Functions, Threads, and Processes. What's Next? Cows


In the previous post in this series, we discovered that setting up a server before you even boot it is not only possible, but gives enormous productivity rewards in a cloud architecture. In this post, we look at the four essential principles of designing your app for the cloud.


Using a cloud architecture places extra constraints on app developers. These constraints cannot be worked around, and therefore app developers must get to grips with them before they start designing their apps.

Because the constraints are often unusual and unintuitive, it is worth also understanding the context behind the constraints. Why are they necessary? How do they improve the reliability of applications? Are there no alternatives? With these questions answered, an app developer can plan more confidently, knowing that they are taking the optimum path.

All of the core constraints emerge from one fundamental principle: cloud computing must account for random failures. To cope with this you will need multiple servers, and when you have multiple servers you also need a strategy for setting up and maintaining these servers with as little effort and as few subsequent interventions as possible. Such strategies are said to belong to the cattle model, because they contrast with the usual non-cloud method of dealing with servers as something like pets.

From an app developer’s point of view, having multiple servers means thinking about an app as being distributed much like in a multi-threaded or multi-process environment. But this is the next step up from threads or processes. This is a multi-server environment, which is usually called a cluster. As if that were not enough of a conceptual leap to have to take, these multiple servers must be identical. This means that instead of having lots of different pieces of the system all distributed and talking to one another through something like a thread-safe or IPC channel, we use something more akin to the fork() model. There is only one app, but there are many clones of it, and each clone must run on a server which can be terminated at any point.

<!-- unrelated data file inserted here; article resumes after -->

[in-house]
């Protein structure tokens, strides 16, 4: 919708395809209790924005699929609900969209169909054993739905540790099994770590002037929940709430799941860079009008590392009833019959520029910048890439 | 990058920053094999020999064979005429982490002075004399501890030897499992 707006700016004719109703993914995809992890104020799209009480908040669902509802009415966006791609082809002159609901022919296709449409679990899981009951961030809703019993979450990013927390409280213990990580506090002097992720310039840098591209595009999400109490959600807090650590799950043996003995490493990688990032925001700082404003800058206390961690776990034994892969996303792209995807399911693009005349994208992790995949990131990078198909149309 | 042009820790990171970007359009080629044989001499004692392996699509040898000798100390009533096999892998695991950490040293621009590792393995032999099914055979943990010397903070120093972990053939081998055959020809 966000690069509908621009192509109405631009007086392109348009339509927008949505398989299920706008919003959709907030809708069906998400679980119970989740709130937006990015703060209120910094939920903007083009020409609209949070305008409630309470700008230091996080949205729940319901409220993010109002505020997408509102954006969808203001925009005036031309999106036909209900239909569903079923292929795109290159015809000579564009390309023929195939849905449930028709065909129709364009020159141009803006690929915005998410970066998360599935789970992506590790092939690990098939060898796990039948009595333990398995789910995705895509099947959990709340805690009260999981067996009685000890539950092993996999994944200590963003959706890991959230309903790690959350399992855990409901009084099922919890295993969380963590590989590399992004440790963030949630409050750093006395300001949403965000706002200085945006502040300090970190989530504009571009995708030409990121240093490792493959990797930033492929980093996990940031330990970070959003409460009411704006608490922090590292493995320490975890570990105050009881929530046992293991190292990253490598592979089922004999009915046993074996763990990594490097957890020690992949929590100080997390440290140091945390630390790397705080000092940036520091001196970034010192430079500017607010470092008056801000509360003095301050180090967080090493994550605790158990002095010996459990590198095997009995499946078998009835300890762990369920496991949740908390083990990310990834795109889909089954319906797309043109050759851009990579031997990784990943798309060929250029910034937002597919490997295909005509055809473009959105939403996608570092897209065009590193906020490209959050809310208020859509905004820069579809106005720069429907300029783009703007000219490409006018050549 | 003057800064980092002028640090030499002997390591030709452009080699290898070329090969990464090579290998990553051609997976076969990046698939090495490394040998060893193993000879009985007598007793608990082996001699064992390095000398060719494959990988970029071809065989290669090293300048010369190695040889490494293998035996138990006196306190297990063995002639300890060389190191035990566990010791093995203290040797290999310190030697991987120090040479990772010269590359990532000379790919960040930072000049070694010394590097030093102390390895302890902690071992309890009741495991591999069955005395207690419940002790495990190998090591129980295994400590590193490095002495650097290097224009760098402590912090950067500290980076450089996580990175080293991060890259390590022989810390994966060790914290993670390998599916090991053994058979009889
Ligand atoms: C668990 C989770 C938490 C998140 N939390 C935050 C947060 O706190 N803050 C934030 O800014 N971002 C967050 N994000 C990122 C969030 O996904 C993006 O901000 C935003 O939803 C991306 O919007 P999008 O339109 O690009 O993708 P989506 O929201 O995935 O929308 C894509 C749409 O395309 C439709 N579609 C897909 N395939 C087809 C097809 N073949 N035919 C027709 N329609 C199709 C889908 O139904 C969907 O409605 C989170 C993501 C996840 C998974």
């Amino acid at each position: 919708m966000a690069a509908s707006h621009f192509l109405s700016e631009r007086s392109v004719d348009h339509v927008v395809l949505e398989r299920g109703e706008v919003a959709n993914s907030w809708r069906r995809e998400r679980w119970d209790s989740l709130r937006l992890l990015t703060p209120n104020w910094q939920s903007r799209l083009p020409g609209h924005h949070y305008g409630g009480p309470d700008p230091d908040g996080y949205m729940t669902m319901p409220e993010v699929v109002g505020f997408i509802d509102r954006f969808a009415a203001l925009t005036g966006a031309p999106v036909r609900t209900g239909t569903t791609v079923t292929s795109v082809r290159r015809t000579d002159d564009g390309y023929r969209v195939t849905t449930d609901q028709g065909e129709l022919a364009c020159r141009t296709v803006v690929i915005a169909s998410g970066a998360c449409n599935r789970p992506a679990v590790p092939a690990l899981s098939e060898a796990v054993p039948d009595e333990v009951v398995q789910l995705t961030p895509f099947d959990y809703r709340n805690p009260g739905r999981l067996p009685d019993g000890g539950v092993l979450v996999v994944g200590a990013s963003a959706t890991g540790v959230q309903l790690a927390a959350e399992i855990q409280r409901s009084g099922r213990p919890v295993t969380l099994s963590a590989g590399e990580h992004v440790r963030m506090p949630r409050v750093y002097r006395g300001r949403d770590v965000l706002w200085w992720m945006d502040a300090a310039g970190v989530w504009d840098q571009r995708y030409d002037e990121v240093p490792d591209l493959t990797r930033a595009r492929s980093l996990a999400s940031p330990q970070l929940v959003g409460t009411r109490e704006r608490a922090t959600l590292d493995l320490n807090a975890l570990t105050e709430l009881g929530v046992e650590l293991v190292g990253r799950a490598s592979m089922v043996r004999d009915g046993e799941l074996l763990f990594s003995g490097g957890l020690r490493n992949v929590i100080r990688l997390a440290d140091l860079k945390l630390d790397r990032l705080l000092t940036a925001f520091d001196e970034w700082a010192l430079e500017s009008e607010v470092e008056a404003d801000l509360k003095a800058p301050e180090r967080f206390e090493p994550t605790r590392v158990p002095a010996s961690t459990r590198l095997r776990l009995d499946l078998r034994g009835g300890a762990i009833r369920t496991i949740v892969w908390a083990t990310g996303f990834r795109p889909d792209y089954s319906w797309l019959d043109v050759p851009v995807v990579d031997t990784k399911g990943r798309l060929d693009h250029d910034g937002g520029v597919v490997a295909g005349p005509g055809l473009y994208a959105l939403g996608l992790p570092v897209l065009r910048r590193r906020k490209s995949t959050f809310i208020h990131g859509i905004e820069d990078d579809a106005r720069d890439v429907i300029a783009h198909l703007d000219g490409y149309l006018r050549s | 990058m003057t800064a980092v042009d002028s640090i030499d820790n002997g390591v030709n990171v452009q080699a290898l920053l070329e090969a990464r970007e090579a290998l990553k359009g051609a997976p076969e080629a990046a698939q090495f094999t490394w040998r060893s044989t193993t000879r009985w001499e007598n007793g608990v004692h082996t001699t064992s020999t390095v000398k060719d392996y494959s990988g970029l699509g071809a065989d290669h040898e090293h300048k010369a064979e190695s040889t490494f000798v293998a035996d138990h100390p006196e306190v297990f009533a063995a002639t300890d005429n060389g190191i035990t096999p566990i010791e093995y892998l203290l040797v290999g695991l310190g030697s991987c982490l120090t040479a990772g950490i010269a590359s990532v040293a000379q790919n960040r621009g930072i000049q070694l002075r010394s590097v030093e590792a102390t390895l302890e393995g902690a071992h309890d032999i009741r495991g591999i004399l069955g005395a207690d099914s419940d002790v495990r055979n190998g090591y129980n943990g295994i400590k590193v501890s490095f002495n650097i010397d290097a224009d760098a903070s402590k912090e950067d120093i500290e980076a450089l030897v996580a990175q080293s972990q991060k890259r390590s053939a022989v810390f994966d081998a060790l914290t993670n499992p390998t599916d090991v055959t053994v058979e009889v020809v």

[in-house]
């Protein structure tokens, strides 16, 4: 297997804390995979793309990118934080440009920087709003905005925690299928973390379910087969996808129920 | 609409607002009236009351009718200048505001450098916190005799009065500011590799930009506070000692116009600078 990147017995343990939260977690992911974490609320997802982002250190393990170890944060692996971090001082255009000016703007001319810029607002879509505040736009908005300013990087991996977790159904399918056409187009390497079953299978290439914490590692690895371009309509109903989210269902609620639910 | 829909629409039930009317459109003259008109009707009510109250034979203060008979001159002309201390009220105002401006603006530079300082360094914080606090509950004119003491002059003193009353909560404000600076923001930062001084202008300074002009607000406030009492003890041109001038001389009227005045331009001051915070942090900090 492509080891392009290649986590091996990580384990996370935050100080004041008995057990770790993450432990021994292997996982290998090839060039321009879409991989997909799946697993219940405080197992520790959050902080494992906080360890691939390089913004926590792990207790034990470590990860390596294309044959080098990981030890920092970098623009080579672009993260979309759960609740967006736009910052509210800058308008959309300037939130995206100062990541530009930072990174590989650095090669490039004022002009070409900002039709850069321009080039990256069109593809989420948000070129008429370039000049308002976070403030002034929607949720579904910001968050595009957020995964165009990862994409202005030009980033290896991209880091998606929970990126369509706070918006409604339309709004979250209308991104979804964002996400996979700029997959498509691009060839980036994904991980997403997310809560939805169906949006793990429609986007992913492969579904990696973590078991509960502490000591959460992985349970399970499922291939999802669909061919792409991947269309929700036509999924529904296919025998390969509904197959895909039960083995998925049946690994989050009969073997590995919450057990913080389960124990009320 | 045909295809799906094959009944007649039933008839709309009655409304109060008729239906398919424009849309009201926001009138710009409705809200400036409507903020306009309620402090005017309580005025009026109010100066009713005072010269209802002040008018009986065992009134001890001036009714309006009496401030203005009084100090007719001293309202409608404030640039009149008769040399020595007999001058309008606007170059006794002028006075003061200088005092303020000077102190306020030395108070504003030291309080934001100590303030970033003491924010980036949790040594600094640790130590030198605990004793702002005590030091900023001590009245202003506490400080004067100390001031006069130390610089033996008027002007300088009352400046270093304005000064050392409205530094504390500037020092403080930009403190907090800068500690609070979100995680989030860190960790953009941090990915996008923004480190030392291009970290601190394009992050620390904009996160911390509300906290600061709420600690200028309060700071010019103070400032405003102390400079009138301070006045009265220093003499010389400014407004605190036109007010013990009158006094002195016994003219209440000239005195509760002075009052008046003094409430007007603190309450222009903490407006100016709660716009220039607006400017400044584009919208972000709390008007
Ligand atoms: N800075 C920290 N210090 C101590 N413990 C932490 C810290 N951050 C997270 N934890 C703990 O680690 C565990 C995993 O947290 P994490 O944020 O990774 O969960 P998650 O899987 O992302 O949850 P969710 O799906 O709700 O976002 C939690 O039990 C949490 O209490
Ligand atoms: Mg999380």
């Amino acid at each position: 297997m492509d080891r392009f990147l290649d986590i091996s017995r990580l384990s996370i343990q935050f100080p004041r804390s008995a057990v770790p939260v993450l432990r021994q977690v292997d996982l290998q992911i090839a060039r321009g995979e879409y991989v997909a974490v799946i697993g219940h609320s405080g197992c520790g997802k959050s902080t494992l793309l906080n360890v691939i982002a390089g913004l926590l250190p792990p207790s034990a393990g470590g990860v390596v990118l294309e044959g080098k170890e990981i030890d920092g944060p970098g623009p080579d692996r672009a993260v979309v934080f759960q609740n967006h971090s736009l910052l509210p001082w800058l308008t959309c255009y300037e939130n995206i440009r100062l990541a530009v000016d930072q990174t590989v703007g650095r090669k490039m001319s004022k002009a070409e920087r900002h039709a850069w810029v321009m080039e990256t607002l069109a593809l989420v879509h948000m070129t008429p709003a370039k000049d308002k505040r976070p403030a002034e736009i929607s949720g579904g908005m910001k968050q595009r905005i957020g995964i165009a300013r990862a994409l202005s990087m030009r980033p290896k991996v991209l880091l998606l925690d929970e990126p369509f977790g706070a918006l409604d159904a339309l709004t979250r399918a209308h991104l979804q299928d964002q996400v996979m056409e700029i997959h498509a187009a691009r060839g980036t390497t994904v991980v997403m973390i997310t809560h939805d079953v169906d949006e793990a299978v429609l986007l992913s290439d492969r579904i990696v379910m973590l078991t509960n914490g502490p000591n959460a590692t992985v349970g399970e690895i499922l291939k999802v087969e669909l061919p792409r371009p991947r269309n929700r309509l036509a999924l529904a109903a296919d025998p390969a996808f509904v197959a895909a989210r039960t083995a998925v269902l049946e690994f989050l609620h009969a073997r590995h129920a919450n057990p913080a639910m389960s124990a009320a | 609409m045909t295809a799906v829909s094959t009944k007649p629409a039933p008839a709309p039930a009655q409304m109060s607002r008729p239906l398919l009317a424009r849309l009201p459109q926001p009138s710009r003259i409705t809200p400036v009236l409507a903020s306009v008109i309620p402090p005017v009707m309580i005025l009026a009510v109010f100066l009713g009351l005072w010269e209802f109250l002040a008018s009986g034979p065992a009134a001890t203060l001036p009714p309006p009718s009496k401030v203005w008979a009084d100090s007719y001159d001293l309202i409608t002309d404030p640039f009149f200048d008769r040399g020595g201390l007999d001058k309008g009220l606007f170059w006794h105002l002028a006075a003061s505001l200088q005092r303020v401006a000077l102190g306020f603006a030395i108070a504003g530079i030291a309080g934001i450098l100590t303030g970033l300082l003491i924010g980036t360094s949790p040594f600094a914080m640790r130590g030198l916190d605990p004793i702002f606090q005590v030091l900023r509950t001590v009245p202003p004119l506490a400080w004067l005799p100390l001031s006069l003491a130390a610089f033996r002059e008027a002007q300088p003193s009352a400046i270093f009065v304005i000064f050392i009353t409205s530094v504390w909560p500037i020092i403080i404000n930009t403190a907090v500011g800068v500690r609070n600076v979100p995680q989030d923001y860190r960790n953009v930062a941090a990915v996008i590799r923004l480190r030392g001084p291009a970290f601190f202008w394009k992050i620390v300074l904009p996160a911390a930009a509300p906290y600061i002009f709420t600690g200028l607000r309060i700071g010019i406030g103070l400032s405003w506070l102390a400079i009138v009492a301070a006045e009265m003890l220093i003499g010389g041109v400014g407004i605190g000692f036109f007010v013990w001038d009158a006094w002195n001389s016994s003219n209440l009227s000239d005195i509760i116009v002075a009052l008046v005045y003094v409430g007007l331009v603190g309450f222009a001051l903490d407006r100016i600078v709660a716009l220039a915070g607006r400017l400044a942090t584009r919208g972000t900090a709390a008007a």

The majority of the ramifications of this strange new conceptual world for the app developer lie in storage. Because the app is effectively forked across servers, any storage which is local to a particular server cannot be shared between apps. This is called a shared-nothing design, because nothing is shared. If you had an app forked on a single server, for example, you could use a file system lock to make sure that any fork is only editing one particular file at a time, using the file system as a kind of IPC method for persistent storage. Or, if more complex data management were required, a database with atomic commits could be used. In the cloud model, nothing on the present machine can be used in this way. The hierarchy is something like the following:

Distribution Environment Shared Access Methods